Concrete Poetry - R. P. Draper

18.40
poetry, poet, poem

In its simplest definition concrete poetry is the creation of verbal artefacts which exploit the possibilities, not only of sound, sense and rhythm--the traditional field of poetry--but also of space, whether it be the flat, two-dimensional space of letters on the printed page, or the three-dimensional space of words in relief and sculptured ideograms.

Taking advantage of the extra impact can be given to words by visual lay-out, of course, a common device in journalism and advertising. This is one of the skills of the graphic designer and the newspaper compositor, the literary equivalent of which is to be found in such devices of visual presentation as are used by George Herbert in "Easterderland, and by Apollinaire in his Calligrammes.

All of these have been widely cited as precursors, along with Mallarme, the Futurists, Joyce, Cummings, and others, of the more recent concrete poetry movement. But in what may, perhaps a little pretentiously, be called "pure" concrete the spatial element is essential to the communication, not merely something additional. It is a structural principle. As Stepehen Bann says, "Concrete Poetry is all too often confused with the "Calligrammes" of Apollinaire, and their modern equivalents in which lines of text are ingeniously manipulated in order to imitate natural appearances.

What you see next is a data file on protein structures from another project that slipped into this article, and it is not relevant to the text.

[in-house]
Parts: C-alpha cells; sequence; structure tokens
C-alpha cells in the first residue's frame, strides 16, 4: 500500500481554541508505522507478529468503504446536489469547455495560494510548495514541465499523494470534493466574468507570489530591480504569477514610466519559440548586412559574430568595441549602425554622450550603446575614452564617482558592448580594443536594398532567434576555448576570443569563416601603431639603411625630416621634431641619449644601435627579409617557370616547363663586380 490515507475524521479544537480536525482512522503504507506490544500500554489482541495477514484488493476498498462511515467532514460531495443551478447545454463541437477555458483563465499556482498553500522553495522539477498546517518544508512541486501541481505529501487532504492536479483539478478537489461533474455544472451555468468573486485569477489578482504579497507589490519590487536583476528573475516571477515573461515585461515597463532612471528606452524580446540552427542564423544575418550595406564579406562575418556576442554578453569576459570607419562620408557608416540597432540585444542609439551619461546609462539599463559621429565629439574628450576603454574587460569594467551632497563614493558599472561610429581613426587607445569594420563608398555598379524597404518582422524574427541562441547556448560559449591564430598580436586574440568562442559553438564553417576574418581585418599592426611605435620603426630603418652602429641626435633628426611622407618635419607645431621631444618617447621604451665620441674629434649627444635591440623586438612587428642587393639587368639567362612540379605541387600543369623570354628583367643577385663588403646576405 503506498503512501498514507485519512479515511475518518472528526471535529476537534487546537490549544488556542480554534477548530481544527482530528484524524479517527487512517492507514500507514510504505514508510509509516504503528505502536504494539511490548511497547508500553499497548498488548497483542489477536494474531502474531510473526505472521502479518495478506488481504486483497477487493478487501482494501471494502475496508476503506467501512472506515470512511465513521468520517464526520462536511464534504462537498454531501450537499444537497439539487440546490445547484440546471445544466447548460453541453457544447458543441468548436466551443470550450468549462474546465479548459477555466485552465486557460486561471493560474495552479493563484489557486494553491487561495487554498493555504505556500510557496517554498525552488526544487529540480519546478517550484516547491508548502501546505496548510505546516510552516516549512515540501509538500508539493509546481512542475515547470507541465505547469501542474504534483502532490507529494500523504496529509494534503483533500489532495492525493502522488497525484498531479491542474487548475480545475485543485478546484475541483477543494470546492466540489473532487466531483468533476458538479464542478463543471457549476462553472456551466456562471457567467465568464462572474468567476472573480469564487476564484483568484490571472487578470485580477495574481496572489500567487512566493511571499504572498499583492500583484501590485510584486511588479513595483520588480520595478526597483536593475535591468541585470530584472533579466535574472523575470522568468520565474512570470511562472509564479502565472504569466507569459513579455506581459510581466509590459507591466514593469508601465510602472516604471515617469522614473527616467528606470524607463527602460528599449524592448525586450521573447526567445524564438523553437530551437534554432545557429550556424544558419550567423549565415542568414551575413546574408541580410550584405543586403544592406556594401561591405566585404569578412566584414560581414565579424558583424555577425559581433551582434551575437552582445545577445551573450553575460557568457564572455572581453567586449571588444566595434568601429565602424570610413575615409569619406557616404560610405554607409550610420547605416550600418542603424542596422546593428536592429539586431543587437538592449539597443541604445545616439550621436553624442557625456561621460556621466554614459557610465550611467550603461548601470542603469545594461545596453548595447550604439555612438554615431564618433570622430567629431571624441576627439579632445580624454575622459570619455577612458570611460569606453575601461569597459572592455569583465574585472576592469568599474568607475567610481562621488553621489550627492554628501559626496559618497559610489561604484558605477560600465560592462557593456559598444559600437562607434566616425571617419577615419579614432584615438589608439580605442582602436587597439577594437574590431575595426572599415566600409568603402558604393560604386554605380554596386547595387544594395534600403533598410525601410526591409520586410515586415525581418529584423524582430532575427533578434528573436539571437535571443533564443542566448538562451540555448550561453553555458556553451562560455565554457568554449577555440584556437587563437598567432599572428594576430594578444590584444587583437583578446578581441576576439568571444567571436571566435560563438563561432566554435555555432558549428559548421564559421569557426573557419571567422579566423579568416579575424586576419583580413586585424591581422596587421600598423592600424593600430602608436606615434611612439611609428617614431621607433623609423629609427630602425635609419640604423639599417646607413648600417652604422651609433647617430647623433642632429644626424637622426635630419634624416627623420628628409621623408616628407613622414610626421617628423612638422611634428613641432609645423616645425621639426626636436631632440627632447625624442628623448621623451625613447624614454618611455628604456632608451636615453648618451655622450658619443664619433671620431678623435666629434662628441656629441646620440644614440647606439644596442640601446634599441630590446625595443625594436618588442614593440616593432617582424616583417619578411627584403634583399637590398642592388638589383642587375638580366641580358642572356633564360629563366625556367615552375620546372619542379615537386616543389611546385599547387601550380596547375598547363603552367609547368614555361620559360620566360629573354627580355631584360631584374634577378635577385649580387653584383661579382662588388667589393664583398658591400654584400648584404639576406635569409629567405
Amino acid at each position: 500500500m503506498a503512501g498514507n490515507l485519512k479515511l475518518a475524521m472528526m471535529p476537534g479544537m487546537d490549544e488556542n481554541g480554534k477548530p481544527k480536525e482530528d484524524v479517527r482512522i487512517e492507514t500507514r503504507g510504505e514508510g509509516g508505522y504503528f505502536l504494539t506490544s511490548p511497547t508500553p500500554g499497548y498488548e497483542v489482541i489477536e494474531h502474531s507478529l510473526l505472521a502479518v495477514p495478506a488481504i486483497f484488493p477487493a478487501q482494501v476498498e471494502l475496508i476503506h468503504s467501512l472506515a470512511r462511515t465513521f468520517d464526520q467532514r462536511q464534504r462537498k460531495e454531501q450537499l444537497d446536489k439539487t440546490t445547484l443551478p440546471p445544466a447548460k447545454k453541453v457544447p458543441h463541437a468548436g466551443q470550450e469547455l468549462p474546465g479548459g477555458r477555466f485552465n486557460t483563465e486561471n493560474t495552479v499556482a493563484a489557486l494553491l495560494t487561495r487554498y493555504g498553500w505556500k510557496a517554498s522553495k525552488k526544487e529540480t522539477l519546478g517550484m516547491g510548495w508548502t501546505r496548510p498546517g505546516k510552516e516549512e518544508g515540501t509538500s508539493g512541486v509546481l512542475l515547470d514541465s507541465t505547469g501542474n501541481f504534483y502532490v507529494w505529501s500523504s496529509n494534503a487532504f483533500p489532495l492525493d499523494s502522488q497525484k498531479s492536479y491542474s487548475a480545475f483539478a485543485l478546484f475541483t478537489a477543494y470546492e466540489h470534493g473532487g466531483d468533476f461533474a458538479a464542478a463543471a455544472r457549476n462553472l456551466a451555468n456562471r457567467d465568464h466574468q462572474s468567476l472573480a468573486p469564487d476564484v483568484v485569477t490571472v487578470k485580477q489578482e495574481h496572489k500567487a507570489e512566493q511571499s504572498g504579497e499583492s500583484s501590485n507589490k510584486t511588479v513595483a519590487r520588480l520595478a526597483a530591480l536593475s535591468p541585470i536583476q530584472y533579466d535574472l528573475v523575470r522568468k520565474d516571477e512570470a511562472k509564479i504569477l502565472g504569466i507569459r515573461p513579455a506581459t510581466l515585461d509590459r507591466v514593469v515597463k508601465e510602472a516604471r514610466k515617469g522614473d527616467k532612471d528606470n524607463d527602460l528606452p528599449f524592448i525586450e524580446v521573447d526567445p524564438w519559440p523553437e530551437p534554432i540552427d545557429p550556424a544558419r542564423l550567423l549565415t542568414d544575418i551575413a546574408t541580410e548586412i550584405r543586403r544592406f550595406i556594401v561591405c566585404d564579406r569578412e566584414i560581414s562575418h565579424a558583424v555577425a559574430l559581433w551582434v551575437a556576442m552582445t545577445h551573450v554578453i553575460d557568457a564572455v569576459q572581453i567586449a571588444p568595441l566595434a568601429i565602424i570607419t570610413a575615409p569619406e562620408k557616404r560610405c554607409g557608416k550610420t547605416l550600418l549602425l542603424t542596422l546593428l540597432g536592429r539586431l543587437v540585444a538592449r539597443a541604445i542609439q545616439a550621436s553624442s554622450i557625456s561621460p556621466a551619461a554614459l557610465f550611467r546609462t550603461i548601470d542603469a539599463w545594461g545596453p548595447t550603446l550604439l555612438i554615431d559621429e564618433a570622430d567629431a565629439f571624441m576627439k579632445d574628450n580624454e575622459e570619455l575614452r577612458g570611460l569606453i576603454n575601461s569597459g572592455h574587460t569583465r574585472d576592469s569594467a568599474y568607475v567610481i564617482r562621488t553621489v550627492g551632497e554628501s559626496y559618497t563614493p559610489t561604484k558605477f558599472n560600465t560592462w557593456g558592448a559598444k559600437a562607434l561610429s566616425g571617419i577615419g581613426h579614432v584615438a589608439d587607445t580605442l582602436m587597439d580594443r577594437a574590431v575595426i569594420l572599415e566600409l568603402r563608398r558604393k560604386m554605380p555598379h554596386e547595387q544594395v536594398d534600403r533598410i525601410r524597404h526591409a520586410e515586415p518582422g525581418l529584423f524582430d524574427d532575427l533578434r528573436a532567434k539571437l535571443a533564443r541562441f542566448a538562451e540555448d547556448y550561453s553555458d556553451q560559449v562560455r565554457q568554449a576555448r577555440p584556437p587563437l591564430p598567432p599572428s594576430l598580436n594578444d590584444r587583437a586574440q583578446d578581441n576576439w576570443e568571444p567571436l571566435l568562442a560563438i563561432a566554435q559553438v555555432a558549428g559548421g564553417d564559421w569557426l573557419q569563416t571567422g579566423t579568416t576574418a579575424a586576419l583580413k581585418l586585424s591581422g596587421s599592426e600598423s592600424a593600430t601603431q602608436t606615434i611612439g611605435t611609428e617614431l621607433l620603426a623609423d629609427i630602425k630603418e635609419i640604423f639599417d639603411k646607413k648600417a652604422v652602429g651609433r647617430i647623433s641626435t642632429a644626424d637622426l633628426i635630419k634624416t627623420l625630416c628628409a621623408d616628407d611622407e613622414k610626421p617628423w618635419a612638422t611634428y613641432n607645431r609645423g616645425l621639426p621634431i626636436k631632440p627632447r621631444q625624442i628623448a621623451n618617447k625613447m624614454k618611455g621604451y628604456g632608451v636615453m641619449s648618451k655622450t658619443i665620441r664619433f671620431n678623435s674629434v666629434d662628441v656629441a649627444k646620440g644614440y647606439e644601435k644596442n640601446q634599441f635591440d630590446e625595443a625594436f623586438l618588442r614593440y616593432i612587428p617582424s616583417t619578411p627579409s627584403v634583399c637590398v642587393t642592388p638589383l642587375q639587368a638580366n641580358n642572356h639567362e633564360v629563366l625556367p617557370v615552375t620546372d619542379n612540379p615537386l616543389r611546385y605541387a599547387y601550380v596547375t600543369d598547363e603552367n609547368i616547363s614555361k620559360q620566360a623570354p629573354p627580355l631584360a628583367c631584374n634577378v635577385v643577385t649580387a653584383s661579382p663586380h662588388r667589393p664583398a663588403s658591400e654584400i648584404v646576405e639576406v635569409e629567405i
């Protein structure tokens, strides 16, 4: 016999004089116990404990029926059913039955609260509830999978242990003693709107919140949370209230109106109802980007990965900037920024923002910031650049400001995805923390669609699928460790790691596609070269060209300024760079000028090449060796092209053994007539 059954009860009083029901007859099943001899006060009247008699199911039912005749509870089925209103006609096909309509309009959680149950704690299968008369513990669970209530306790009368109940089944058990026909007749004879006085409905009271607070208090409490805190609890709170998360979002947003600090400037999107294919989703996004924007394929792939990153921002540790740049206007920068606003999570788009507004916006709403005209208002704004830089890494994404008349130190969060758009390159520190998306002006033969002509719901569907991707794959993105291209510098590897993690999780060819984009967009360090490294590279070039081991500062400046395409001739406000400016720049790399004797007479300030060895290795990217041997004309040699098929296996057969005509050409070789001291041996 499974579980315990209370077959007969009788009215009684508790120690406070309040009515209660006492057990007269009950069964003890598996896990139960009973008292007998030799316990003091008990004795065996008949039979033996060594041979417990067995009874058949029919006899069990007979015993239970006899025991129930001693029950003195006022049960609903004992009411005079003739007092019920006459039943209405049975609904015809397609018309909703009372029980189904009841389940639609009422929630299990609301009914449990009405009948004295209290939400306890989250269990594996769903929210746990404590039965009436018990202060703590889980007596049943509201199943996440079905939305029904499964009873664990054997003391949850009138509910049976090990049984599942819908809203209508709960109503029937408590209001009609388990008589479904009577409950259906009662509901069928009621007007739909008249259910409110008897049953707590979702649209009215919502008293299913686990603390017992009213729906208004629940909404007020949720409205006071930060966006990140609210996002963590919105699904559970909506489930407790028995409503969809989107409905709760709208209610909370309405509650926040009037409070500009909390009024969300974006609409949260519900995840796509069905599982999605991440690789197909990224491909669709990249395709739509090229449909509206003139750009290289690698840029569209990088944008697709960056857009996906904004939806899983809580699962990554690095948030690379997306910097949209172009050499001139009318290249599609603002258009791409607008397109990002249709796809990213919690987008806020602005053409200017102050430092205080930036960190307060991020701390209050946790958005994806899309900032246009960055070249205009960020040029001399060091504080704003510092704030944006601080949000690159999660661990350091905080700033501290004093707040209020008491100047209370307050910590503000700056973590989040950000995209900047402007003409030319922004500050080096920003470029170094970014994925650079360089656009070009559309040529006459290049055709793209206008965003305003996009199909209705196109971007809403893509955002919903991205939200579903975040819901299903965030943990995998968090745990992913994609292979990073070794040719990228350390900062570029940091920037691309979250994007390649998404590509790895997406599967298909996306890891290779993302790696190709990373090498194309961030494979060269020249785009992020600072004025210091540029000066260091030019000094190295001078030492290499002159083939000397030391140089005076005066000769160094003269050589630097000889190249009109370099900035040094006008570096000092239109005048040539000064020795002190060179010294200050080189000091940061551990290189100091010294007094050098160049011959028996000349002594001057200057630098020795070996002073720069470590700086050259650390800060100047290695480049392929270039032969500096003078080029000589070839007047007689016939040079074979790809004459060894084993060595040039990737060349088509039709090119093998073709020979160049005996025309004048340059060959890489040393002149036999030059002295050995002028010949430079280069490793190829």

In "Il Pleut", for example, which is included of the movement, Apollinaire arranges his text in drifting vertical lines to sugest visually the effect of falling rain; but the poem could be printed conventionally as verse with scarcely any damage to its meaning. "Easter-wings" presents a more complicated instance, since Herbert's "wings" provide both an affect of visual wit (in the seventeenth-century sense) that is additional to the poem qua poem, and a stanzaic outline which controls the contraction and expansion of the line lengths to match the "fall" and "flight" which are the theme of the poem. In view of this second stanzic function of the shape "Easter-wings" is perhaps a true precursor of concrete poetry. There is still, however, a valid distinction to be made in that Herbert's poem achieves its necessary and essential effect even when read aloud.

One can dispense with the visual image because the flight metaphor is adequately created by that sound, sense, and rhythm combination which has already been defined as the field of traditional poetry. The visual effect of the mouse's tail from Alice, highly amusing as it is, can likewise be dispensed with. Indeed, it lacks even the controlling stanzaic function of Herbert's "wings".

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Judul: Concrete Poetry
Penulis: R. P. Draper
Sumber: New Literary History, Vol. 2, No 2, Form and Its Alternatives (Winter, 1971), pp. 329-340, The Johns Hopkins Universtity Press

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